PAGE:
- CMS has finalized its plan to grant companies including Boston Scientific and Stryker another year of new technology add-on payments (NTAPs) because of COVID-19.
- Comments on the rule "overwhelmingly supported" the plan to use pre-pandemic data on the cost of inpatient stays to inform CMS' rates for fiscal 2022. Given the change, CMS decided against discontinuing NTAPs for 13 technologies that lack sufficient pre-pandemic data.
- CMS also used the document to give final opinions on new NTAP applications, including 17 filings under alternative pathways such as the route available for breakthrough devices. Medtronic's Harmony transcatheter pulmonary valve was among the devices to qualify for NTAP.
In April, CMS sought feedback on plans to diverge from its typical approach to NTAP. The add-on payments are used because the most recent Medicare claims and cost data is always two to three years old and, as such, fails to capture the impact of new technologies. NTAP supports the use of new technologies until CMS has data on their impact.
Typically, CMS would now be using data from fiscal 2020 to determine inpatient payments and a set of products would lose NTAPs. However, the effect of COVID-19 on healthcare led CMS to propose the continued use of data from fiscal 2019.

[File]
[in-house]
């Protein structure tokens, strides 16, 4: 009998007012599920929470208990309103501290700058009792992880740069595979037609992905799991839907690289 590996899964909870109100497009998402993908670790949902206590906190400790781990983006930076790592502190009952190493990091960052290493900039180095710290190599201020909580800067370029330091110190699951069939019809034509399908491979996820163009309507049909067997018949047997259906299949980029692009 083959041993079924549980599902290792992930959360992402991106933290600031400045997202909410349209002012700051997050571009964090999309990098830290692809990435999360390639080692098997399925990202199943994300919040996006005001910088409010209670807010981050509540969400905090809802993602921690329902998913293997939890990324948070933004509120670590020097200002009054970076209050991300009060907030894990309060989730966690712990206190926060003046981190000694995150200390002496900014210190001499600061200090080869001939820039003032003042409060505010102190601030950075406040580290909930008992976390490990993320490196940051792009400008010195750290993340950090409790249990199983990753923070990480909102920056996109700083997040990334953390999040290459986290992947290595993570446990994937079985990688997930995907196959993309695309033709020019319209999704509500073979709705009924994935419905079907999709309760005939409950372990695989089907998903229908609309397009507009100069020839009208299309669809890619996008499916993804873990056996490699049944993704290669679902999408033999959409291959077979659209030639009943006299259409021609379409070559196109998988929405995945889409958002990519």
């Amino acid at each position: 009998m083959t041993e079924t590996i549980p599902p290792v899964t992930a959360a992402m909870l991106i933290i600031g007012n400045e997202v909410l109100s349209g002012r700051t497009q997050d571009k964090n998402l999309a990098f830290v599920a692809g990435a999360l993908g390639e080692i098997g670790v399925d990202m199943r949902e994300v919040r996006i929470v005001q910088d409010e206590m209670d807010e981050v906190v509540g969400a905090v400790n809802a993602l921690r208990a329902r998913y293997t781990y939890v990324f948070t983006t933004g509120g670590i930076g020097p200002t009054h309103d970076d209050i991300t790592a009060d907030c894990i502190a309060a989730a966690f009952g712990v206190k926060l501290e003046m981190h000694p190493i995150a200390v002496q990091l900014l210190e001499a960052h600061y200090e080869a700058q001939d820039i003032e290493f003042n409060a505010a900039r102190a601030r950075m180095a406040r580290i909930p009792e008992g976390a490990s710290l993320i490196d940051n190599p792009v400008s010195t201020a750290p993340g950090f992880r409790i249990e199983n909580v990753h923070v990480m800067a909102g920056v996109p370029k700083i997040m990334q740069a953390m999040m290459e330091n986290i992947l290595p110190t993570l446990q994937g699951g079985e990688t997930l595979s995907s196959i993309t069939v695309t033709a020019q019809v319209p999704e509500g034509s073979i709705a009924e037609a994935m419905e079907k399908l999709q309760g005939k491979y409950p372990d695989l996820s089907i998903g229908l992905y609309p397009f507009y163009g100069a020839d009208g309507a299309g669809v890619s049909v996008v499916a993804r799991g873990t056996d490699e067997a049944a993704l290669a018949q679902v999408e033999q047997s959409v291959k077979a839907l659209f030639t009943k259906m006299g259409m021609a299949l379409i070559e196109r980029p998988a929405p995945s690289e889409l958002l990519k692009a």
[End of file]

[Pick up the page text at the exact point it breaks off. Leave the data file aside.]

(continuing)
In the absence of usable Medicare data for 2020, CMS also proposed granting one more year of add-on payments to products that otherwise would have exited the NTAP scheme in fiscal 2022. The 13 products covered by the final rule include Boston Scientific's Eluvia drug-eluting stent, Cook Medical's Hemospray and Stryker's SpineJack system.
Aside from the removal of a medicine, on the grounds it still qualifies for add-on payments under the normal processes, the proposal for the additional year of NTAP is unchanged from the draft released by CMS earlier in the year.
The final rule also features opinions on products submitted to the NTAP scheme. CMS set the cost per case for Medtronic's Harmony at $41,500. As add-on payments are capped at around two-thirds of the average cost of the technology, the maximum NTAP for fiscal 2022 is $26,975. Medtronic has called Harmony a "first of its kind" device and "a breakthrough treatment for patients with congenital heart disease."
Boston Scientific also secured NTAP via the alternative route available to breakthrough devices. The Boston Scientific application covered the Exalt Model D Duodenoscope. CMS ruled the single-use device meets the cost criterion for NTAP, leading it to set the add-on payment at $1,715.59.
Multiple other companies saw their applications knocked back by CMS. Fujifilm sought add-on payments for its endoscopic video imaging system EP-7000X via the alternative breakthrough device route, only for CMS to conclude there are no operating costs associated with the use of the device. Other companies including Avenu Medical, Motus GI and RapidAI failed to secure NTAPs via the conventional route.